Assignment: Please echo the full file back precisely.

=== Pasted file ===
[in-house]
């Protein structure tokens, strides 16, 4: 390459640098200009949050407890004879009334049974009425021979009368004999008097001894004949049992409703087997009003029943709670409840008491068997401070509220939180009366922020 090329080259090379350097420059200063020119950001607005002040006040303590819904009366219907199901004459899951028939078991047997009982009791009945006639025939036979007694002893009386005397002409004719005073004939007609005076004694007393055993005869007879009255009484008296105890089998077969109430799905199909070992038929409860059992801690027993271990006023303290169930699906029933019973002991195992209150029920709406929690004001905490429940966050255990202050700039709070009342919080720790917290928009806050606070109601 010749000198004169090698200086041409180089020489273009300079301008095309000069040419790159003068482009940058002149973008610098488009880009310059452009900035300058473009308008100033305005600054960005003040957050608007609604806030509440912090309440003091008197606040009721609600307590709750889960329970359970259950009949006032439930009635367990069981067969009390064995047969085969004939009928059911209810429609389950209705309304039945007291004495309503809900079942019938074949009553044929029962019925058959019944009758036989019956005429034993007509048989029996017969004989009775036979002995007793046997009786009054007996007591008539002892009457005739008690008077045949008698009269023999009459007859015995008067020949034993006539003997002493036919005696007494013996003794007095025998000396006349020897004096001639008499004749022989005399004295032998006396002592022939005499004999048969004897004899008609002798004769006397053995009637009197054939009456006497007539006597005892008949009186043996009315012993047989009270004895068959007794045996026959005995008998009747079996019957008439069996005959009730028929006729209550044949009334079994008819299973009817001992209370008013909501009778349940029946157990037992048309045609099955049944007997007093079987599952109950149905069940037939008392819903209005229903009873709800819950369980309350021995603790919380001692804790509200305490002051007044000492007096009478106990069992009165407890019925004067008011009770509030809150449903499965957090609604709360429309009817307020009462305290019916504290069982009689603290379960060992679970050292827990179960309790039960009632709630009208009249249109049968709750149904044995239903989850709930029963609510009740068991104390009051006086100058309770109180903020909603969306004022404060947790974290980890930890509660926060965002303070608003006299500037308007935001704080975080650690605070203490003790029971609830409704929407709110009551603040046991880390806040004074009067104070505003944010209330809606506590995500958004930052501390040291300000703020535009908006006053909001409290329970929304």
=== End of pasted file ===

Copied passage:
[in-house]
């Protein structure tokens, strides 16, 4: 390459640098200009949050407890004879009334049974009425021979009368004999008097001894004949049992409703087997009003029943709670409840008491068997401070509220939180009366922020 090329080259090379350097420059200063020119950001607005002040006040303590819904009366219907199901004459899951028939078991047997009982009791009945006639025939036979007694002893009386005397002409004719005073004939007609005076004694007393055993005869007879009255009484008296105890089998077969109430799905199909070992038929409860059992801690027993271990006023303290169930699906029933019973002991195992209150029920709406929690004001905490429940966050255990202050700039709070009342919080720790917290928009806050606070109601 010749000198004169090698200086041409180089020489273009300079301008095309000069040419790159003068482009940058002149973008610098488009880009310059452009900035300058473009308008100033305005600054960005003040957050608007609604806030509440912090309440003091008197606040009721609600307590709750889960329970359970259950009949006032439930009635367990069981067969009390064995047969085969004939009928059911209810429609389950209705309304039945007291004495309503809900079942019938074949009553044929029962019925058959019944009758036989019956005429034993007509048989029996017969004989009775036979002995007793046997009786009054007996007591008539002892009457005739008690008077045949008698009269023999009459007859015995008067020949034993006539003997002493036919005696007494013996003794007095025998000396006349020897004096001639008499004749022989005399004295032998006396002592022939005499004999048969004897004899008609002798004769006397053995009637009197054939009456006497007539006597005892008949009186043996009315012993047989009270004895068959007794045996026959005995008998009747079996019957008439069996005959009730028929006729209550044949009334079994008819299973009817001992209370008013909501009778349940029946157990037992048309045609099955049944007997007093079987599952109950149905069940037939008392819903209005229903009873709800819950369980309350021995603790919380001692804790509200305490002051007044000492007096009478106990069992009165407890019925004067008011009770509030809150449903499965957090609604709360429309009817307020009462305290019916504290069982009689603290379960060992679970050292827990179960309790039960009632709630009208009249249109049968709750149904044995239903989850709930029963609510009740068991104390009051006086100058309770109180903020909603969306004022404060947790974290980890930890509660926060965002303070608003006299500037308007935001704080975080650690605070203490003790029971609830409704929407709110009551603040046991880390806040004074009067104070505003944010209330809606506590995500958004930052501390040291300000703020535009908006006053909001409290329970929304």